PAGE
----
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The Protein Folding Server uses a new computational technique developed in our group to map a protein's potential landscape. It can generate transitional motions of a protein to the known native state from unstructured conformations or between user-specified conformations.

Protein conformations can be submitted by PDB ids or structures can be uploaded in PDB format. Two types of output are produced: global analysis of the energy landscape (e.g., Ramachandran plots, potential energy plots, classification of roadmap pathways) and analysis of specific pathways (e.g., animations, energy profiles, timed contact maps). Output examples are available on the submission page. See the FAQ for more details.

We invite you to:

Our approach is based on a class of motion planning techniques known as probabilistic roadmap methods. Given one or more protein conformations (e.g., the native structure), we constuct a roadmap containing thousands of feasible folding pathways that together approximate the protein's potential energy landscape, concentrated in the region near the specified conformation(s). Our method typically runs in only a few hours on a PC. In contrast, a molecular dynamics simulation would require months of supercomputer time to compute a single, partial trajectory.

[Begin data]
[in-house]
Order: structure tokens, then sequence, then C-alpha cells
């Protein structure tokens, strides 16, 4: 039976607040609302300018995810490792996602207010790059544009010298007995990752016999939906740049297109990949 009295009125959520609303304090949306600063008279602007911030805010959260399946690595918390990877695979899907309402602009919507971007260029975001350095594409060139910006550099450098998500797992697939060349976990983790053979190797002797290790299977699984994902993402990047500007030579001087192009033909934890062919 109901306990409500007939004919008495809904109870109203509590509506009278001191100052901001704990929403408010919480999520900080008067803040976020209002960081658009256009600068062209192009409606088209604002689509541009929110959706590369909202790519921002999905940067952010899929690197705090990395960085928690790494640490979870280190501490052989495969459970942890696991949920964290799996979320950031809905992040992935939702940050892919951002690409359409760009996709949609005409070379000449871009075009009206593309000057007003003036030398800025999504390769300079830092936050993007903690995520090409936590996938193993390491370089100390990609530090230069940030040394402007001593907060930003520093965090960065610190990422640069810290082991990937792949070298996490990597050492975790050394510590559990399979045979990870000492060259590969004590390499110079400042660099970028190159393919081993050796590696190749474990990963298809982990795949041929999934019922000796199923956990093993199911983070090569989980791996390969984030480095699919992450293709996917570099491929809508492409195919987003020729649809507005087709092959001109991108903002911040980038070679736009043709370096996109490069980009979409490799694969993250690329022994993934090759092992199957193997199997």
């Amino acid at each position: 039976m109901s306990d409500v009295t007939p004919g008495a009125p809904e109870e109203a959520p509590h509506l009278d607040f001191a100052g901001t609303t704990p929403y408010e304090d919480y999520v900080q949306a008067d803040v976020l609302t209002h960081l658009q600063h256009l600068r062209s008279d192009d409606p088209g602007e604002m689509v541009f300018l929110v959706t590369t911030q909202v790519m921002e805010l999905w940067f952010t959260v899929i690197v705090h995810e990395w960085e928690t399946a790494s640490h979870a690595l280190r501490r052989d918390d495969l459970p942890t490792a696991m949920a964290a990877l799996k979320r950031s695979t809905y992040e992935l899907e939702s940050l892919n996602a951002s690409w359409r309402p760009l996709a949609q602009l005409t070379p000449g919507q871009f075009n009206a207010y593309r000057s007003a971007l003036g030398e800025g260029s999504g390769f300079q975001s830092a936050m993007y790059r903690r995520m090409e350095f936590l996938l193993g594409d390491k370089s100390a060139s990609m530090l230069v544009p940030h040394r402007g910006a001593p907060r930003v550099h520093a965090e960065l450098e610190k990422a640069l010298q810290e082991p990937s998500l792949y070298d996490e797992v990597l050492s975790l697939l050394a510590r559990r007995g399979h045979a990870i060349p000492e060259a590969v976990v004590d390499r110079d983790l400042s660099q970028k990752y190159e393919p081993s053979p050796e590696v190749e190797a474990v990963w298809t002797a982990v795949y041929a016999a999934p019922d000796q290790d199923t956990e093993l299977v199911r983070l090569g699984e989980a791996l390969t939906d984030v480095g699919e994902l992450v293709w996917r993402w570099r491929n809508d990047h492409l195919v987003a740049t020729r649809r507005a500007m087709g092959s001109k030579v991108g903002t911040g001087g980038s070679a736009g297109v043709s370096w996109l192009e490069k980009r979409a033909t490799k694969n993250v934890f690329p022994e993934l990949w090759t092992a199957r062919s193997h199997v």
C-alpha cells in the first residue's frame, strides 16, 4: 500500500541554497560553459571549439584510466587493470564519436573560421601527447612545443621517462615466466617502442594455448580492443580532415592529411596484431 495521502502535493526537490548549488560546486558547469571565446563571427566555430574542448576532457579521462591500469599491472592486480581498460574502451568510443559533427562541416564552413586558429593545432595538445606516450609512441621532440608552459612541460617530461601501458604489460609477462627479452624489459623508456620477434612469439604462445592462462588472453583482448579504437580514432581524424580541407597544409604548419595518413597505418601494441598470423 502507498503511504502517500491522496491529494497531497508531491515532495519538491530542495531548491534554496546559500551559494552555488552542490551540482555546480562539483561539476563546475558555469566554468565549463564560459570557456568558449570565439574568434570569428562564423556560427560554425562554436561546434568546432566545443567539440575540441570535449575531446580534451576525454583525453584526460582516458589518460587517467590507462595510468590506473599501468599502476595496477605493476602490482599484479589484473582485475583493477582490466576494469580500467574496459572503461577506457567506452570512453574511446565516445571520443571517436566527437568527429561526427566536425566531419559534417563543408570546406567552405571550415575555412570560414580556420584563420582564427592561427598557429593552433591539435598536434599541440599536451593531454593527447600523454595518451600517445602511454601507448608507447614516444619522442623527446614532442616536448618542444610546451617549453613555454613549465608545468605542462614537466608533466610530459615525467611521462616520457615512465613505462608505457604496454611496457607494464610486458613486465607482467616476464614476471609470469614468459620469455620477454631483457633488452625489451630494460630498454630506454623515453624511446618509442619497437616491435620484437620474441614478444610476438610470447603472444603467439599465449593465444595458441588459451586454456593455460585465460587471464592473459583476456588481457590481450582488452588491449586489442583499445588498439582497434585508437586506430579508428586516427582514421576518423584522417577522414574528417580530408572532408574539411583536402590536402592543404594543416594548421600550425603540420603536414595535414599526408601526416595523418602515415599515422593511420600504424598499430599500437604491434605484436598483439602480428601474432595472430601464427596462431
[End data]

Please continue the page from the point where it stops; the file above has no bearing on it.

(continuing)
We have validated our technique by comparing the secondary structure formation order on pathways extracted from our roadmap with experimental data. For example, it was able to capture the subtle folding differences between the structurally similar proteins G and L. Protein G, domain B1
Image of protein G, domain B1
Protein L, domain B1
Image of protein L, domain B1

Please see our project webpage for more information about our technique and research.
If you have any questions or comments, please email proteinfolding@cs.tamu.edu.